Not all is well at this glamorous piece of real estate.
The iconic mixed-use 58-story Trump Tower, on 721 Fifth Avenue, in Midtown Manhattan, with top-dollar retailers such as Tiffany’s nearby, was the ultimate in condo living when it was built in 1983. Now it’s even more iconic as President Elect Donald Trump holds court there, among enormous security measures and the daily flow of potentates, moguls, Big Oil CEOs, the occasional Silicon Valley wunderkind, billionaires, retired generals, Goldman Sachs folks, and the like.
But not all is well at this piece of glamorous real estate.
Of its 238 apartments – located on the top 38 floors, including nine duplex and triplex penthouses on the top nine floors – 11 are actively listed for sale, according to CityRealty, and another 12 are listed for rent. Asking prices and asking rents have been slashed to get the units to move, and it’s not working very well.
The table below shows the 11 apartment listed for sale. Three of them consist of two units that have been combined: 42BC, 58CD and 37D/38D. Five sellers have cut their asking prices, with reductions ranging from -7.8% to -26.8%. And note for how long they’ve been on the market (right column), in a market that isn’t exactly ideal:
For some units, asking prices have been cut more than once. For example, 37D/38D, with 2,184 sq ft, was originally listed over a year ago, in August 2015, for $6.9 million, according to StreetEasy. In February 2016, the asking price was cut to $6.5 million, in June 2016 to $6.2 million, and in October 2016 to $5.995 million for a total reduction of 13.1%. And still no takers.
The potential buyer can expect to pay common charges of $3,620 per month and taxes of $3,328 per month, according to StreetEasy. This would come on top of the mortgage. At current asking price, with 10% down, financed with a 30-year fixed rate mortgage at 4.2%, the monthly payment would be $26,400. So that would amount to monthly outlays of $33,348. But the views are nice.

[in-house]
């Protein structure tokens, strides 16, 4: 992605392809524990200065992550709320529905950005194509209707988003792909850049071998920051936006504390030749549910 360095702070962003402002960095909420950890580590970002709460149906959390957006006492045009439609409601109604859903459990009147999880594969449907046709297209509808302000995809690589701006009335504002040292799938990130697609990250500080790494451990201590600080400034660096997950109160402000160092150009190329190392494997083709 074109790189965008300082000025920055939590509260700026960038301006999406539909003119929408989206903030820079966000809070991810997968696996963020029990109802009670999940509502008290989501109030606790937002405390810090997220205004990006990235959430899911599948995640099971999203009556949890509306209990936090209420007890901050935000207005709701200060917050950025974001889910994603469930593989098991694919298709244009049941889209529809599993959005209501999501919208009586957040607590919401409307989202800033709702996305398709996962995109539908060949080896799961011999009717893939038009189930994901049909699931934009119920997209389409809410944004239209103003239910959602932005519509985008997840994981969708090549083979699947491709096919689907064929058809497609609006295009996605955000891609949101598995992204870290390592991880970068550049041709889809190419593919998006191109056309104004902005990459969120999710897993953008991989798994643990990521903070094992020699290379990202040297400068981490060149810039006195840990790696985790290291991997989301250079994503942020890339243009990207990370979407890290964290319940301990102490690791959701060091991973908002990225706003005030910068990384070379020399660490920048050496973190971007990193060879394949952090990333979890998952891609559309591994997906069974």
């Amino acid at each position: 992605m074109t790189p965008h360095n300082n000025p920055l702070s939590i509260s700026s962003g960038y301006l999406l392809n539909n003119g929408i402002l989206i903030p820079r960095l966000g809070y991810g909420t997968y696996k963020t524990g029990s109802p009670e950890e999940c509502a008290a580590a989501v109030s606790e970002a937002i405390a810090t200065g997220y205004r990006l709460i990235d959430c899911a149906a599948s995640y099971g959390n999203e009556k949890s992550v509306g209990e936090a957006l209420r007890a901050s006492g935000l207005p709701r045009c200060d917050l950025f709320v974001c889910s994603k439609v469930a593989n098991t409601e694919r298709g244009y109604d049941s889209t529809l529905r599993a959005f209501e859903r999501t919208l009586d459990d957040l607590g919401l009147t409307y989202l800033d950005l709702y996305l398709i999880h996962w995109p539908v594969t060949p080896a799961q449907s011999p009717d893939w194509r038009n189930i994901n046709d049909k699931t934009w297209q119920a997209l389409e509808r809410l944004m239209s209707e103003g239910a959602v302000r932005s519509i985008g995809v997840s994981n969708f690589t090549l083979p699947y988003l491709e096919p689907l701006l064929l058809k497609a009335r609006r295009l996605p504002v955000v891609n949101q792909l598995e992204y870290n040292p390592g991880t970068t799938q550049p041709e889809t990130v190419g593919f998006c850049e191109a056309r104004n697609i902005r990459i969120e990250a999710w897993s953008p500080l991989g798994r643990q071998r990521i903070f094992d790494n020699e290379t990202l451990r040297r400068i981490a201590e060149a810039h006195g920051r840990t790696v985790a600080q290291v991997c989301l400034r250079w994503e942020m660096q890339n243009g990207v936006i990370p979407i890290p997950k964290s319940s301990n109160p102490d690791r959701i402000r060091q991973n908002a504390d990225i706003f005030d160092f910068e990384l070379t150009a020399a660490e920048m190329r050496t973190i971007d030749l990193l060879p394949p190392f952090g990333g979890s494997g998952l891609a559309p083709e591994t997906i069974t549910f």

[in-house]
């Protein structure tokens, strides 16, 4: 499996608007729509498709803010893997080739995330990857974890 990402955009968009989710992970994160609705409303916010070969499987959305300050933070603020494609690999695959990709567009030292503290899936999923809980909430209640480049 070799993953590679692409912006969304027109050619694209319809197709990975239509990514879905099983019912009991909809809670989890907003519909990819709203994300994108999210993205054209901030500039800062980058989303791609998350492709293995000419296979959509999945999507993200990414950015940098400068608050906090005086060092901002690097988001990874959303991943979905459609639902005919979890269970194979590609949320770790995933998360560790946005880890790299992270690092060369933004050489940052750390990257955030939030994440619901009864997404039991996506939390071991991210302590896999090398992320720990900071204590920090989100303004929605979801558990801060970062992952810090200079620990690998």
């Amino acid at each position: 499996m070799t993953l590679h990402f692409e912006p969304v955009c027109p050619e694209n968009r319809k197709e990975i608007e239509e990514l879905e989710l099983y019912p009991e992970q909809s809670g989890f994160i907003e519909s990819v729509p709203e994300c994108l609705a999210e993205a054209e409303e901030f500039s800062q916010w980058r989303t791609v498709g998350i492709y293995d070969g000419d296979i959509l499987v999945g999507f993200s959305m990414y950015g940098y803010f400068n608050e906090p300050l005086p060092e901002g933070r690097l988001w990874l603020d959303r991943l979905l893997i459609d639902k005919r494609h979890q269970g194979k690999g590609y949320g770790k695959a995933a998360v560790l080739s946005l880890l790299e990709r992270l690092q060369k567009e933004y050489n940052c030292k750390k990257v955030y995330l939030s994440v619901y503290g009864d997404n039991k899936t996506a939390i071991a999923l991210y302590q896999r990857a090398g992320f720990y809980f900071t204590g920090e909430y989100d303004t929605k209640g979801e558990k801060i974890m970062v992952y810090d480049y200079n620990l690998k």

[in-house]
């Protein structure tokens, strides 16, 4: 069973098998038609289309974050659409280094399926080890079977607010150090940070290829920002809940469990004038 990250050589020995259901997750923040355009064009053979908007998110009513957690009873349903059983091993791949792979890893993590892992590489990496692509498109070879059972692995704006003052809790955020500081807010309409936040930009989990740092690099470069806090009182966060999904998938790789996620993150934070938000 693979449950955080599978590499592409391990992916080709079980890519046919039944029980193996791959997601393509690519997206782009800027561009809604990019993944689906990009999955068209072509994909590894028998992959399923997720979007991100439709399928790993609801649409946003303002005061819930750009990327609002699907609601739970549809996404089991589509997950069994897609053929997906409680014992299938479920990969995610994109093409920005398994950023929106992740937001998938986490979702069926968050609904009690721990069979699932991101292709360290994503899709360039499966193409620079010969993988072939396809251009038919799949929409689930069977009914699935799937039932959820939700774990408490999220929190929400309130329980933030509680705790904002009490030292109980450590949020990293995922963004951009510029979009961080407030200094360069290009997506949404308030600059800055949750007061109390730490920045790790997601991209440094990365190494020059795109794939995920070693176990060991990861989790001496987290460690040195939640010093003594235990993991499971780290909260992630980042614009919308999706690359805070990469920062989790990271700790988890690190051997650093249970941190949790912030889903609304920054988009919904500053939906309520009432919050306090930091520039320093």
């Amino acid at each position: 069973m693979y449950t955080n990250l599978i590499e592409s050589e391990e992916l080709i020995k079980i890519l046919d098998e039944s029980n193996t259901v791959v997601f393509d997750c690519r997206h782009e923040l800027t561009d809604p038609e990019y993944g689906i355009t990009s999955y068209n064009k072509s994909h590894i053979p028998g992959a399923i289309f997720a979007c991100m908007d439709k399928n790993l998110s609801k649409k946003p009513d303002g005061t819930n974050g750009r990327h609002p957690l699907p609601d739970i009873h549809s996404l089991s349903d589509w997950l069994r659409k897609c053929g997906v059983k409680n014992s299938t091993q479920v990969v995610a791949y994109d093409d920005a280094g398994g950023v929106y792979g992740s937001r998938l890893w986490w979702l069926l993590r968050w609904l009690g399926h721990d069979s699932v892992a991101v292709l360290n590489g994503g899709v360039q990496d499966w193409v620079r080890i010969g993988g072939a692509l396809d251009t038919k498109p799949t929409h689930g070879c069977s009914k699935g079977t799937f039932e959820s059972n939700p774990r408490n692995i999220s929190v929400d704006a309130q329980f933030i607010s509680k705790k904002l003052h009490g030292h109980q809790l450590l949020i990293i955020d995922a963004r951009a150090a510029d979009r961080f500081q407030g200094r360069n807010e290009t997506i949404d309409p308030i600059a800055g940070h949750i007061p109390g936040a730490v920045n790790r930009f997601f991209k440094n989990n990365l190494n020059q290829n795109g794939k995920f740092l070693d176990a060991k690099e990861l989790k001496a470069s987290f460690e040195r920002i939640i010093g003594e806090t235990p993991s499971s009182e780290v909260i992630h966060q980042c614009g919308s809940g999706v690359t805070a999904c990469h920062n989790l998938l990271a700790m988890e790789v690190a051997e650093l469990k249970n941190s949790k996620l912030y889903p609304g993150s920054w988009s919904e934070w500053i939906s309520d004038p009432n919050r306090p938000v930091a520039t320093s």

Unit 32H was first listed for sale in January 2016 for $2.999 million. In March, the asking price was slashed to $2.5 million, and in May it was slashed to $2.195 million, in total 26.8% in reductions, and still no takers.
And there is a lot of competition. Zillow lists 6,330 apartments for sale in Manhattan alone. And the trend has not been the friend recently. Trulia figured that the median selling price of New York City apartments dropped 4.1% from a year ago, as sales volume has withered:
There are another 12 apartments for rent at Trump Tower, including one with two original units combined (34EF). In the table below by CityRealty, note the reductions in asking rents, ranging from -1.7% to -11.8%. These are just asking rents and do not include any concessions:
These units have a lot of company. Apartments.com lists 11,014 apartments for rent just in Manhattan. As I reported earlier this month, according to Zumper, the median asking rent for a one-bedroom in New York City dropped 7.4% from a year ago, and for a two-bedroom 7.9%.
But that’s just the asking rent. They’re kept as high as possible for appearances’ sake. To motivate potential tenants, rent concessions are piled on separately. These rent concessions just set a new record in Manhattan, according to the Elliman Report, with concessions now offered on 25.1% of all new rentals, up from 13.5% a year ago.
Is all this just a dip in New York City’s real-estate boom? Maybe not – as ominous clouds are forming. The New York Post, citing data from Attom Data Solutions, reported the foreclosures are once again surging:
More than 1,100 NYC households fell into foreclosure in October, a 32% increase from September, and a 37% increase from last year. Queens, which has been hard-hit since the foreclosure crisis began in 2007, had 400 new cases last month, nearly double the number of a year ago.
Brooklyn also took it on the chin, with 365 new cases, a 20% increase. Statewide, the number of new cases jumped 15%…..
“We’re definitely seeing a spike,” Westchester-based attorney Linda Tirelli told the New York Post.
So Trump Tower may be getting hit a little harder than other buildings in New York, given the brouhaha about the election campaign and now the even greater brouhaha around the President Elect holding court in it. But the entire Manhattan housing market, after years of booming at a blistering pace, is seeing the sudden and very unpleasant arrival of second thoughts.
And not just in New York, but now also in San Francisco, Boston, Chicago, Washington DC, and perhaps a city near you. Read…. The Great Unwind Unravels Hottest Rental Markets in the US